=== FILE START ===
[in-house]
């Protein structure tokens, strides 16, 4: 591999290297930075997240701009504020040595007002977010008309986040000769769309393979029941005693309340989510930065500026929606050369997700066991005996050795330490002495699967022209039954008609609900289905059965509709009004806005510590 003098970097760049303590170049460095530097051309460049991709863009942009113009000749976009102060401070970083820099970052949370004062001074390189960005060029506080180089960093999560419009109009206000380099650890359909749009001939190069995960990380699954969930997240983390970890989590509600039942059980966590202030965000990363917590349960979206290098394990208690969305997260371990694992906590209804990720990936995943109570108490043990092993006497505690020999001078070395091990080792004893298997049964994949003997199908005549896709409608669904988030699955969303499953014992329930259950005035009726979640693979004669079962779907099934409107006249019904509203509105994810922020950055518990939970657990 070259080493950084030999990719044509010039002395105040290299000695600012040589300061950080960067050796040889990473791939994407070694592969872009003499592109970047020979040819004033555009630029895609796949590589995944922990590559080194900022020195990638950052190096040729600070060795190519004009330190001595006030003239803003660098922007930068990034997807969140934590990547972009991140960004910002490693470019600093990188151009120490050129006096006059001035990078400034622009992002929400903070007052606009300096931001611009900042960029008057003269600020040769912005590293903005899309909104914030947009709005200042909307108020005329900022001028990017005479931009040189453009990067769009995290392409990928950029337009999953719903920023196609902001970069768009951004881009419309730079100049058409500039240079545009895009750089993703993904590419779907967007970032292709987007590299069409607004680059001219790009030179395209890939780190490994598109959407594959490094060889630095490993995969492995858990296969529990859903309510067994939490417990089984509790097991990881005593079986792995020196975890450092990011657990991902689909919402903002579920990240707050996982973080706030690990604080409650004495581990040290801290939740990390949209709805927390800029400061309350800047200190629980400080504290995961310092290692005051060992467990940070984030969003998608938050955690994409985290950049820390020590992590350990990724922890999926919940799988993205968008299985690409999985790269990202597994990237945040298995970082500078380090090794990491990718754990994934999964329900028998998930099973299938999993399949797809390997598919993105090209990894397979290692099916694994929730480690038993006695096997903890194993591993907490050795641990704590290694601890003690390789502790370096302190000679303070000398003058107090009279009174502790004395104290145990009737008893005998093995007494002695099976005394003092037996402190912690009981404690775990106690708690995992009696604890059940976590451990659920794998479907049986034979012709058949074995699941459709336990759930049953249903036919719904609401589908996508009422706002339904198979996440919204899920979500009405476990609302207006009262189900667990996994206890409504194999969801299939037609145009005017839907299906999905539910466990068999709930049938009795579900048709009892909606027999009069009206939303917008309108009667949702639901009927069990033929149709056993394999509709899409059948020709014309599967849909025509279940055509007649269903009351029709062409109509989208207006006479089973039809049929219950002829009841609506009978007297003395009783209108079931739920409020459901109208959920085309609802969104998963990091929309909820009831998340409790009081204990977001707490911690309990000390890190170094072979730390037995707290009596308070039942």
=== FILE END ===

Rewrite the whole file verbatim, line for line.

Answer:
[in-house]
């Protein structure tokens, strides 16, 4: 591999290297930075997240701009504020040595007002977010008309986040000769769309393979029941005693309340989510930065500026929606050369997700066991005996050795330490002495699967022209039954008609609900289905059965509709009004806005510590 003098970097760049303590170049460095530097051309460049991709863009942009113009000749976009102060401070970083820099970052949370004062001074390189960005060029506080180089960093999560419009109009206000380099650890359909749009001939190069995960990380699954969930997240983390970890989590509600039942059980966590202030965000990363917590349960979206290098394990208690969305997260371990694992906590209804990720990936995943109570108490043990092993006497505690020999001078070395091990080792004893298997049964994949003997199908005549896709409608669904988030699955969303499953014992329930259950005035009726979640693979004669079962779907099934409107006249019904509203509105994810922020950055518990939970657990 070259080493950084030999990719044509010039002395105040290299000695600012040589300061950080960067050796040889990473791939994407070694592969872009003499592109970047020979040819004033555009630029895609796949590589995944922990590559080194900022020195990638950052190096040729600070060795190519004009330190001595006030003239803003660098922007930068990034997807969140934590990547972009991140960004910002490693470019600093990188151009120490050129006096006059001035990078400034622009992002929400903070007052606009300096931001611009900042960029008057003269600020040769912005590293903005899309909104914030947009709005200042909307108020005329900022001028990017005479931009040189453009990067769009995290392409990928950029337009999953719903920023196609902001970069768009951004881009419309730079100049058409500039240079545009895009750089993703993904590419779907967007970032292709987007590299069409607004680059001219790009030179395209890939780190490994598109959407594959490094060889630095490993995969492995858990296969529990859903309510067994939490417990089984509790097991990881005593079986792995020196975890450092990011657990991902689909919402903002579920990240707050996982973080706030690990604080409650004495581990040290801290939740990390949209709805927390800029400061309350800047200190629980400080504290995961310092290692005051060992467990940070984030969003998608938050955690994409985290950049820390020590992590350990990724922890999926919940799988993205968008299985690409999985790269990202597994990237945040298995970082500078380090090794990491990718754990994934999964329900028998998930099973299938999993399949797809390997598919993105090209990894397979290692099916694994929730480690038993006695096997903890194993591993907490050795641990704590290694601890003690390789502790370096302190000679303070000398003058107090009279009174502790004395104290145990009737008893005998093995007494002695099976005394003092037996402190912690009981404690775990106690708690995992009696604890059940976590451990659920794998479907049986034979012709058949074995699941459709336990759930049953249903036919719904609401589908996508009422706002339904198979996440919204899920979500009405476990609302207006009262189900667990996994206890409504194999969801299939037609145009005017839907299906999905539910466990068999709930049938009795579900048709009892909606027999009069009206939303917008309108009667949702639901009927069990033929149709056993394999509709899409059948020709014309599967849909025509279940055509007649269903009351029709062409109509989208207006006479089973039809049929219950002829009841609506009978007297003395009783209108079931739920409020459901109208959920085309609802969104998963990091929309909820009831998340409790009081204990977001707490911690309990000390890190170094072979730390037995707290009596308070039942």